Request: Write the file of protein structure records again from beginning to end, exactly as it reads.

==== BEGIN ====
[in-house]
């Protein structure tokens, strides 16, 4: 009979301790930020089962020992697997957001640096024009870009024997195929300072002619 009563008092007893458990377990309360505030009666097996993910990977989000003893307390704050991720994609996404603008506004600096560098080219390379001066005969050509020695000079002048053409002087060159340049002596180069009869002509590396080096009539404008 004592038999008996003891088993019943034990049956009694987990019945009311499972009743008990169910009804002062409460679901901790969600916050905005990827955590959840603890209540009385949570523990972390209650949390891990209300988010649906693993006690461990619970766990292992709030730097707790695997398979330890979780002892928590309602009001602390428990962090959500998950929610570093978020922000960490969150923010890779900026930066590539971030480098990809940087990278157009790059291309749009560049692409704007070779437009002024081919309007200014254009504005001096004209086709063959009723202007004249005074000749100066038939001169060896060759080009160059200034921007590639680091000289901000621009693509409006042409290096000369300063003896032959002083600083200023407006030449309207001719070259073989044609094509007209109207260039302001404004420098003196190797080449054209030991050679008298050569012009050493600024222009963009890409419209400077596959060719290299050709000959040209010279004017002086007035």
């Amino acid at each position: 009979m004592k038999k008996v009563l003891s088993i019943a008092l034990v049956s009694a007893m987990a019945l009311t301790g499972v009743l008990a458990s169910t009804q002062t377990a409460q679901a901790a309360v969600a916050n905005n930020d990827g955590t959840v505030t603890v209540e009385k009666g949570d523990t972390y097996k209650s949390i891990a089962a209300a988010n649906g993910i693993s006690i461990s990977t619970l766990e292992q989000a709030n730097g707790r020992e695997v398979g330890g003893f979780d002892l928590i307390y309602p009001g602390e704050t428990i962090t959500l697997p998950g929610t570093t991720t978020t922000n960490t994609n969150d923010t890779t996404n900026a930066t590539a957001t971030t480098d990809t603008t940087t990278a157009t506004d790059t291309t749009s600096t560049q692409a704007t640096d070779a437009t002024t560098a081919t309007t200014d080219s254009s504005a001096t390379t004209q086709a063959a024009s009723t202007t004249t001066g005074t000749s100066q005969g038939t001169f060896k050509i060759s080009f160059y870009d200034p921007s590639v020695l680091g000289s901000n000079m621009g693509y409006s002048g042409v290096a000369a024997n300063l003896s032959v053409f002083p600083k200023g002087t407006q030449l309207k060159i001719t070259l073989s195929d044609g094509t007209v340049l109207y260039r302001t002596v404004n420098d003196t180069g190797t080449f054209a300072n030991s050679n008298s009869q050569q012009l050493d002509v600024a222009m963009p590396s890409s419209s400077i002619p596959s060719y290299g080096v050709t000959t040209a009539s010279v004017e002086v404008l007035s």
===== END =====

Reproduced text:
[in-house]
């Protein structure tokens, strides 16, 4: 009979301790930020089962020992697997957001640096024009870009024997195929300072002619 009563008092007893458990377990309360505030009666097996993910990977989000003893307390704050991720994609996404603008506004600096560098080219390379001066005969050509020695000079002048053409002087060159340049002596180069009869002509590396080096009539404008 004592038999008996003891088993019943034990049956009694987990019945009311499972009743008990169910009804002062409460679901901790969600916050905005990827955590959840603890209540009385949570523990972390209650949390891990209300988010649906693993006690461990619970766990292992709030730097707790695997398979330890979780002892928590309602009001602390428990962090959500998950929610570093978020922000960490969150923010890779900026930066590539971030480098990809940087990278157009790059291309749009560049692409704007070779437009002024081919309007200014254009504005001096004209086709063959009723202007004249005074000749100066038939001169060896060759080009160059200034921007590639680091000289901000621009693509409006042409290096000369300063003896032959002083600083200023407006030449309207001719070259073989044609094509007209109207260039302001404004420098003196190797080449054209030991050679008298050569012009050493600024222009963009890409419209400077596959060719290299050709000959040209010279004017002086007035």
């Amino acid at each position: 009979m004592k038999k008996v009563l003891s088993i019943a008092l034990v049956s009694a007893m987990a019945l009311t301790g499972v009743l008990a458990s169910t009804q002062t377990a409460q679901a901790a309360v969600a916050n905005n930020d990827g955590t959840v505030t603890v209540e009385k009666g949570d523990t972390y097996k209650s949390i891990a089962a209300a988010n649906g993910i693993s006690i461990s990977t619970l766990e292992q989000a709030n730097g707790r020992e695997v398979g330890g003893f979780d002892l928590i307390y309602p009001g602390e704050t428990i962090t959500l697997p998950g929610t570093t991720t978020t922000n960490t994609n969150d923010t890779t996404n900026a930066t590539a957001t971030t480098d990809t603008t940087t990278a157009t506004d790059t291309t749009s600096t560049q692409a704007t640096d070779a437009t002024t560098a081919t309007t200014d080219s254009s504005a001096t390379t004209q086709a063959a024009s009723t202007t004249t001066g005074t000749s100066q005969g038939t001169f060896k050509i060759s080009f160059y870009d200034p921007s590639v020695l680091g000289s901000n000079m621009g693509y409006s002048g042409v290096a000369a024997n300063l003896s032959v053409f002083p600083k200023g002087t407006q030449l309207k060159i001719t070259l073989s195929d044609g094509t007209v340049l109207y260039r302001t002596v404004n420098d003196t180069g190797t080449f054209a300072n030991s050679n008298s009869q050569q012009l050493d002509v600024a222009m963009p590396s890409s419209s400077i002619p596959s060719y290299g080096v050709t000959t040209a009539s010279v004017e002086v404008l007035s």